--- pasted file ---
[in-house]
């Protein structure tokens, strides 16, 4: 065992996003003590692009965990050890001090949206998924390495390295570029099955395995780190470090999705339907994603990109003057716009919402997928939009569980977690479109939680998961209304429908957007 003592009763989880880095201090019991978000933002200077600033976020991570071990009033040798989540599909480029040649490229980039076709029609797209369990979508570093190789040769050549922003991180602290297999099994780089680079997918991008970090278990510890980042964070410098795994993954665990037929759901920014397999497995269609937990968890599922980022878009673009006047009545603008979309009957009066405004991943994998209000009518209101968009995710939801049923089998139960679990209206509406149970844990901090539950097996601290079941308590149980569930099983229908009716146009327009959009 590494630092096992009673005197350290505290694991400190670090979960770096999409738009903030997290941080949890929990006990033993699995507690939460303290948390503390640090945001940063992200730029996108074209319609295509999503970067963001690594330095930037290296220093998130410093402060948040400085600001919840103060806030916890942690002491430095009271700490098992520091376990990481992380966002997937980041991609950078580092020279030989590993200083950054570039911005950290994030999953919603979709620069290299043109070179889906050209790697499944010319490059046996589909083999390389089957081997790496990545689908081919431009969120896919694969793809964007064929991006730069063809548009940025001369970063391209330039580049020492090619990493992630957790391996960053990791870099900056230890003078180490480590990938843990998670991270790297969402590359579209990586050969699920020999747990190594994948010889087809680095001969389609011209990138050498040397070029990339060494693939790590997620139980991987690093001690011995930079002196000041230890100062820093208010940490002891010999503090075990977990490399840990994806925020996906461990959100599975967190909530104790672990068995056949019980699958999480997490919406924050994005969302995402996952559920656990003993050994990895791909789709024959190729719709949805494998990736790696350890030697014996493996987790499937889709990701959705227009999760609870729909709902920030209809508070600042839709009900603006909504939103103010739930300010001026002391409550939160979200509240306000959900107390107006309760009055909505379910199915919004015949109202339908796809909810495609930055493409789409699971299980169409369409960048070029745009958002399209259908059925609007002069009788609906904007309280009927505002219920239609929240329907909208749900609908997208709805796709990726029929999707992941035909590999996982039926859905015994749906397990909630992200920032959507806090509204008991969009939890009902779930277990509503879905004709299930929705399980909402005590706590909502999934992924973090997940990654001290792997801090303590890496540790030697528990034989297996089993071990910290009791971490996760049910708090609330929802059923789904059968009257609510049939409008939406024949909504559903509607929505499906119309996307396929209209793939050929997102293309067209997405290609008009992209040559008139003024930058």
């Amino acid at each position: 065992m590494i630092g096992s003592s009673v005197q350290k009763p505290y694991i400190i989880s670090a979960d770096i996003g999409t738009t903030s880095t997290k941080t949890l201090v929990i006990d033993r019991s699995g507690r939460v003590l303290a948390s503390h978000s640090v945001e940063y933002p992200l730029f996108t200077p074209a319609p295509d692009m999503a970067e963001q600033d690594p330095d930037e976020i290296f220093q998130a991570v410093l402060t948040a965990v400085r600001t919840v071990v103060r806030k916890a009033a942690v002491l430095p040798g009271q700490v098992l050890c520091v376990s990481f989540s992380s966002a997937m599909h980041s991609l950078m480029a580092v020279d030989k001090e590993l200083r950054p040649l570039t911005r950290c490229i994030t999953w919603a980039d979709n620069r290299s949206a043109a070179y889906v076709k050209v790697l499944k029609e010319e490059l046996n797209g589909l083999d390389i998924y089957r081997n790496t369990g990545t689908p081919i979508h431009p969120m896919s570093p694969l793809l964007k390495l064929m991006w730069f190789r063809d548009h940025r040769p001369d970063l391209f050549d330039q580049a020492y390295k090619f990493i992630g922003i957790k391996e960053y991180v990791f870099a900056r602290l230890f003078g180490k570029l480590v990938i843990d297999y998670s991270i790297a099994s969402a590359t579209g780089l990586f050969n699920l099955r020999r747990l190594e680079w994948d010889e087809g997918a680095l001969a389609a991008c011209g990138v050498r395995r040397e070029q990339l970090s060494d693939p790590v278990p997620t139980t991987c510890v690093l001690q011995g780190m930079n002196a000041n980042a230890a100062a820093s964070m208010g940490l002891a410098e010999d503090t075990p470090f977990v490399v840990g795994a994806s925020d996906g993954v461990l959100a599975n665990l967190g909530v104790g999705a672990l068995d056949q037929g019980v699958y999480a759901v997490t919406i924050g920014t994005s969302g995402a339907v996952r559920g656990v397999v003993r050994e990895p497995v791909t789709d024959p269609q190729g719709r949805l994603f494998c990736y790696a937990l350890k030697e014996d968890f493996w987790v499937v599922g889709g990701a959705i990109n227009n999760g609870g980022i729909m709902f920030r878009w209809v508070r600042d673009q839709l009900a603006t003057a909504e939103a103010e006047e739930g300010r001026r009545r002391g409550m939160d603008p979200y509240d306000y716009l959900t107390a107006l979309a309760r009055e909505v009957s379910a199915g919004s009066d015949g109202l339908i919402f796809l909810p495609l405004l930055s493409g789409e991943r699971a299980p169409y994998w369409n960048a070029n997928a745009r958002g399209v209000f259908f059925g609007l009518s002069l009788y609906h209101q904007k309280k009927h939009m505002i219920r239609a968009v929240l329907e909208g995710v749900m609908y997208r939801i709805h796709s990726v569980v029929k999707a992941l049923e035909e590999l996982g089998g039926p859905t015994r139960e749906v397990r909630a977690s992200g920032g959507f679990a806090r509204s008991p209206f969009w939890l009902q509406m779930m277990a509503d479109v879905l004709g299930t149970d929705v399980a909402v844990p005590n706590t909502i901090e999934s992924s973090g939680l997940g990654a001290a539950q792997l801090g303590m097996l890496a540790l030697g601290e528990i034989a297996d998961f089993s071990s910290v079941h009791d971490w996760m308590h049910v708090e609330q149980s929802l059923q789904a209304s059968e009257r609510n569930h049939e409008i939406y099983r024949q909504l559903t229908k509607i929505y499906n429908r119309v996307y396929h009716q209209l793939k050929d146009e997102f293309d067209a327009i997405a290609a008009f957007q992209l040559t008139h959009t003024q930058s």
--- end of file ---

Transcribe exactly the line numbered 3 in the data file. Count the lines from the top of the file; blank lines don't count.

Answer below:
């Amino acid at each position: 065992m590494i630092g096992s003592s009673v005197q350290k009763p505290y694991i400190i989880s670090a979960d770096i996003g999409t738009t903030s880095t997290k941080t949890l201090v929990i006990d033993r019991s699995g507690r939460v003590l303290a948390s503390h978000s640090v945001e940063y933002p992200l730029f996108t200077p074209a319609p295509d692009m999503a970067e963001q600033d690594p330095d930037e976020i290296f220093q998130a991570v410093l402060t948040a965990v400085r600001t919840v071990v103060r806030k916890a009033a942690v002491l430095p040798g009271q700490v098992l050890c520091v376990s990481f989540s992380s966002a997937m599909h980041s991609l950078m480029a580092v020279d030989k001090e590993l200083r950054p040649l570039t911005r950290c490229i994030t999953w919603a980039d979709n620069r290299s949206a043109a070179y889906v076709k050209v790697l499944k029609e010319e490059l046996n797209g589909l083999d390389i998924y089957r081997n790496t369990g990545t689908p081919i979508h431009p969120m896919s570093p694969l793809l964007k390495l064929m991006w730069f190789r063809d548009h940025r040769p001369d970063l391209f050549d330039q580049a020492y390295k090619f990493i992630g922003i957790k391996e960053y991180v990791f870099a900056r602290l230890f003078g180490k570029l480590v990938i843990d297999y998670s991270i790297a099994s969402a590359t579209g780089l990586f050969n699920l099955r020999r747990l190594e680079w994948d010889e087809g997918a680095l001969a389609a991008c011209g990138v050498r395995r040397e070029q990339l970090s060494d693939p790590v278990p997620t139980t991987c510890v690093l001690q011995g780190m930079n002196a000041n980042a230890a100062a820093s964070m208010g940490l002891a410098e010999d503090t075990p470090f977990v490399v840990g795994a994806s925020d996906g993954v461990l959100a599975n665990l967190g909530v104790g999705a672990l068995d056949q037929g019980v699958y999480a759901v997490t919406i924050g920014t994005s969302g995402a339907v996952r559920g656990v397999v003993r050994e990895p497995v791909t789709d024959p269609q190729g719709r949805l994603f494998c990736y790696a937990l350890k030697e014996d968890f493996w987790v499937v599922g889709g990701a959705i990109n227009n999760g609870g980022i729909m709902f920030r878009w209809v508070r600042d673009q839709l009900a603006t003057a909504e939103a103010e006047e739930g300010r001026r009545r002391g409550m939160d603008p979200y509240d306000y716009l959900t107390a107006l979309a309760r009055e909505v009957s379910a199915g919004s009066d015949g109202l339908i919402f796809l909810p495609l405004l930055s493409g789409e991943r699971a299980p169409y994998w369409n960048a070029n997928a745009r958002g399209v209000f259908f059925g609007l009518s002069l009788y609906h209101q904007k309280k009927h939009m505002i219920r239609a968009v929240l329907e909208g995710v749900m609908y997208r939801i709805h796709s990726v569980v029929k999707a992941l049923e035909e590999l996982g089998g039926p859905t015994r139960e749906v397990r909630a977690s992200g920032g959507f679990a806090r509204s008991p209206f969009w939890l009902q509406m779930m277990a509503d479109v879905l004709g299930t149970d929705v399980a909402v844990p005590n706590t909502i901090e999934s992924s973090g939680l997940g990654a001290a539950q792997l801090g303590m097996l890496a540790l030697g601290e528990i034989a297996d998961f089993s071990s910290v079941h009791d971490w996760m308590h049910v708090e609330q149980s929802l059923q789904a209304s059968e009257r609510n569930h049939e409008i939406y099983r024949q909504l559903t229908k509607i929505y499906n429908r119309v996307y396929h009716q209209l793939k050929d146009e997102f293309d067209a327009i997405a290609a008009f957007q992209l040559t008139h959009t003024q930058s």